In all cases for 2.4 GHz - data rates 1,2,5.5, and 11 should always
be disabled - you will only have true legacy 802.11b devices if you're a
hospital, warehouse, or retail chain most likely.
The above three settings apply only to legacy data rates - and not to
the HT or VHT rates. This is because all HT and VHT clients and AP's only use
the 802.11a protocol for management traffic and beacons - this is by design to
accommodate backward compatibility. It is not necessary, or advised, to adjust
the HT /VHT permitted data rates. Let the clients figure those out for
The data rates that you select are dependent upon your deployment
style. With strong 5 GHz coverage (-60 dBm cell edge) - the first mandatory
rate can easily be 18-24 Mbps with 12 and below disabled. In higher density
environments 24, 36, and even 48 have been used to help the clients spread out
on the available AP's.
So, how do you select the correct data rate? Start conservatively.
In a nearfield deployment the goal is to keep the AP and the clients
near one another - so a fairly aggressive data rate should be supported. If
your deployment is a combined enterprise (hallways and common areas) and
nearfield (individual room coverage) then you only need enough coverage for a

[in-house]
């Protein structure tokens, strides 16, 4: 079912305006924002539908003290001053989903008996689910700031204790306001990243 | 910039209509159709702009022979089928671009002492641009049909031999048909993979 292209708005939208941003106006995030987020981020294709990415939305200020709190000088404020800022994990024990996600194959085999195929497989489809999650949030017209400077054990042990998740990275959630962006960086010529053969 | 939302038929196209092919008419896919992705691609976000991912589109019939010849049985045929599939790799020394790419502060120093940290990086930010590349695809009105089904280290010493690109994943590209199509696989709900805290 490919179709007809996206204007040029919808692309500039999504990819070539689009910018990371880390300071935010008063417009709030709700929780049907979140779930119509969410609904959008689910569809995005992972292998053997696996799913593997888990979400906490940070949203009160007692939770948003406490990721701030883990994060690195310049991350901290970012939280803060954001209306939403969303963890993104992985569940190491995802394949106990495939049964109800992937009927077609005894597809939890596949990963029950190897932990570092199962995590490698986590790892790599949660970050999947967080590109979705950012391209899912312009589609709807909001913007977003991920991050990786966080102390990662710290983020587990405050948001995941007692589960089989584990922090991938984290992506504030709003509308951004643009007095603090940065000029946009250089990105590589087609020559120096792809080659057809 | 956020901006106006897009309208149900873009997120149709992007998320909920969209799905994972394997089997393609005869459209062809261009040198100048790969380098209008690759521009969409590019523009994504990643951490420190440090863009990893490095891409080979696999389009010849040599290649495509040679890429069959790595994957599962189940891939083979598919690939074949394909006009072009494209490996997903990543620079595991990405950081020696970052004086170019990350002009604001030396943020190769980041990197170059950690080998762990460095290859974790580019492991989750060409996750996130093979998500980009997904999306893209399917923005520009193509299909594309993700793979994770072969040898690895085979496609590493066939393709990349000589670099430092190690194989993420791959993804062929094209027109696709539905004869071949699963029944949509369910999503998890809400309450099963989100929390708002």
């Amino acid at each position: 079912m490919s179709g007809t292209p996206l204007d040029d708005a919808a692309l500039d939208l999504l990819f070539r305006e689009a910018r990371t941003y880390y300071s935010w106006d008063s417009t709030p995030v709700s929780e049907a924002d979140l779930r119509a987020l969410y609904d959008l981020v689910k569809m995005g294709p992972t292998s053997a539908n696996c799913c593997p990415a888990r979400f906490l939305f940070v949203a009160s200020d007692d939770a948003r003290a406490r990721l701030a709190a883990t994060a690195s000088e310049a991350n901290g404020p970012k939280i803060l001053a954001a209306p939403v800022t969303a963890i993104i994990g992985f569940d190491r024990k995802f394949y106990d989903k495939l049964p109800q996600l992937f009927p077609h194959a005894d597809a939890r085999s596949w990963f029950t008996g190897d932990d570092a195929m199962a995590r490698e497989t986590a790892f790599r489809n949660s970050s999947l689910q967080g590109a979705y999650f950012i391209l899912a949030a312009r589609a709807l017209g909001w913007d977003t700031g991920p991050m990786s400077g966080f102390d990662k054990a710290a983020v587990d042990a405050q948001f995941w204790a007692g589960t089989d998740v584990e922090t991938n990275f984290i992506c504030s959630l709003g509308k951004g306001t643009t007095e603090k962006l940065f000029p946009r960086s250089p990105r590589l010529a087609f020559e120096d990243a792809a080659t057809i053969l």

room ad a slight overlap with the hallway with the door open- and a very high
data rate will work fine. However, if you are also covering hallways from the
rooms - then you will need to take that into account and a lower data rate will
be called for. What you want to achieve is a good and well enforced overlap
with the next cell to facilitate good roaming. Here's an example of how to tune
- Start with 12 Mbps as the
first mandatory data rate.
- Monitor coverage hole
alerts (first likely configure coverage hole threshold,the default is -80 you
likely want -75). This alerts on clients that are below the coverage threshold
as seen by the AP. If your getting coverage holes on interior spaces (it is
common to get alerts on AP's near entrances - people do leave) then reduce it
to 9 Mbps.
- You can also monitor which
AP's clients are connected to using Prime and CMX - and if you see clients
skipping through 2 available AP's and attached to the 3rd - then the
data rate is too low for your deployment. You would want to increase the data
rate one step to 18 Mbps.
- Even better, do your post
deployment survey and check your roaming and coverage and adjust up or down
based on those results (Strong coverage = -60 dBm at 5 GHz as a lot of clients
are hard of hearing). If you do an active survey and maintain a ping to the
network on the internal adapter you would be looking for increased packet drops
in cell overlap areas.
In a dormitory near field deployment the goal would be to ensure that
clients are connecting to available AP's at a sufficiently high data rate.
Given the above example - it's a process of tuning. Tuning is not necessarily
required - however once you fine tune the configuration -you will enjoy a lot
of trouble free existence. Obviously we are discussing one building, area, or
floor. And the configuration your configuration results may well apply to
multiples, but it likely doesn't apply to every conceivable installation under
your control - hence the reasons for using AP groups and RF Profiles.